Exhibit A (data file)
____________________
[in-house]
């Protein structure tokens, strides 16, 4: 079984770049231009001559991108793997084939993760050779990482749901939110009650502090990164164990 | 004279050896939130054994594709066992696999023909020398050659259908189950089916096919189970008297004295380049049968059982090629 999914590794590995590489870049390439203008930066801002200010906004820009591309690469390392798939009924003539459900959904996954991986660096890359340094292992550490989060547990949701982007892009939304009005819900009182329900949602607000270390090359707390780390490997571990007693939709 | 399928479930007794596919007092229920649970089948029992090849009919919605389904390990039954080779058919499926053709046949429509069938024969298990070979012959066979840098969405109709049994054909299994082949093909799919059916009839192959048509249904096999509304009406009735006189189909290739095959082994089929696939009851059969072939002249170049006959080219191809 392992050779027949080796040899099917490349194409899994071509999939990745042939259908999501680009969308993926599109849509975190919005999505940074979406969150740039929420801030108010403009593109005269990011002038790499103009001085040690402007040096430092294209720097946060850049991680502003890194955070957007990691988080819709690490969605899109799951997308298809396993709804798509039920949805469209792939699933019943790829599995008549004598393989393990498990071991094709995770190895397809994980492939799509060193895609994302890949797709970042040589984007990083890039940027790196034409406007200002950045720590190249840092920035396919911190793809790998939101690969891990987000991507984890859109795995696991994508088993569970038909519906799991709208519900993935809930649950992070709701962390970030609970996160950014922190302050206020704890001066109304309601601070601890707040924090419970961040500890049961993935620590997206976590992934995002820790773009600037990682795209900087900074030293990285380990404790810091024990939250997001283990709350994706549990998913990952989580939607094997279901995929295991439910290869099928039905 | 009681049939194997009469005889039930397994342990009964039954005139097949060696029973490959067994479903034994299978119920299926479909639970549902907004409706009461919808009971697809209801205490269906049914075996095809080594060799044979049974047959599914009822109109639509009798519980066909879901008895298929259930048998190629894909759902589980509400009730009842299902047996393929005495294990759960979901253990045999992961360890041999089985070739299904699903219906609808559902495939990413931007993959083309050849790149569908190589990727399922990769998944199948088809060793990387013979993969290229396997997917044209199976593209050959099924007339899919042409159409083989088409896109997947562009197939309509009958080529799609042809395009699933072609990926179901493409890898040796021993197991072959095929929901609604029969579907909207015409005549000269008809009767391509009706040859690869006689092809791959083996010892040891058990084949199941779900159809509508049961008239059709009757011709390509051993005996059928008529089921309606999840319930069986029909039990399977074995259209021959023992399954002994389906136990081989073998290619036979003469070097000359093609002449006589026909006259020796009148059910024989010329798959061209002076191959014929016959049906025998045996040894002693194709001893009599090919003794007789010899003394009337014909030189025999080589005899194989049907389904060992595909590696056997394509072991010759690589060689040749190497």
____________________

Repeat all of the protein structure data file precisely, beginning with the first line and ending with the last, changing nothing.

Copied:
[in-house]
């Protein structure tokens, strides 16, 4: 079984770049231009001559991108793997084939993760050779990482749901939110009650502090990164164990 | 004279050896939130054994594709066992696999023909020398050659259908189950089916096919189970008297004295380049049968059982090629 999914590794590995590489870049390439203008930066801002200010906004820009591309690469390392798939009924003539459900959904996954991986660096890359340094292992550490989060547990949701982007892009939304009005819900009182329900949602607000270390090359707390780390490997571990007693939709 | 399928479930007794596919007092229920649970089948029992090849009919919605389904390990039954080779058919499926053709046949429509069938024969298990070979012959066979840098969405109709049994054909299994082949093909799919059916009839192959048509249904096999509304009406009735006189189909290739095959082994089929696939009851059969072939002249170049006959080219191809 392992050779027949080796040899099917490349194409899994071509999939990745042939259908999501680009969308993926599109849509975190919005999505940074979406969150740039929420801030108010403009593109005269990011002038790499103009001085040690402007040096430092294209720097946060850049991680502003890194955070957007990691988080819709690490969605899109799951997308298809396993709804798509039920949805469209792939699933019943790829599995008549004598393989393990498990071991094709995770190895397809994980492939799509060193895609994302890949797709970042040589984007990083890039940027790196034409406007200002950045720590190249840092920035396919911190793809790998939101690969891990987000991507984890859109795995696991994508088993569970038909519906799991709208519900993935809930649950992070709701962390970030609970996160950014922190302050206020704890001066109304309601601070601890707040924090419970961040500890049961993935620590997206976590992934995002820790773009600037990682795209900087900074030293990285380990404790810091024990939250997001283990709350994706549990998913990952989580939607094997279901995929295991439910290869099928039905 | 009681049939194997009469005889039930397994342990009964039954005139097949060696029973490959067994479903034994299978119920299926479909639970549902907004409706009461919808009971697809209801205490269906049914075996095809080594060799044979049974047959599914009822109109639509009798519980066909879901008895298929259930048998190629894909759902589980509400009730009842299902047996393929005495294990759960979901253990045999992961360890041999089985070739299904699903219906609808559902495939990413931007993959083309050849790149569908190589990727399922990769998944199948088809060793990387013979993969290229396997997917044209199976593209050959099924007339899919042409159409083989088409896109997947562009197939309509009958080529799609042809395009699933072609990926179901493409890898040796021993197991072959095929929901609604029969579907909207015409005549000269008809009767391509009706040859690869006689092809791959083996010892040891058990084949199941779900159809509508049961008239059709009757011709390509051993005996059928008529089921309606999840319930069986029909039990399977074995259209021959023992399954002994389906136990081989073998290619036979003469070097000359093609002449006589026909006259020796009148059910024989010329798959061209002076191959014929016959049906025998045996040894002693194709001893009599090919003794007789010899003394009337014909030189025999080589005899194989049907389904060992595909590696056997394509072991010759690589060689040749190497």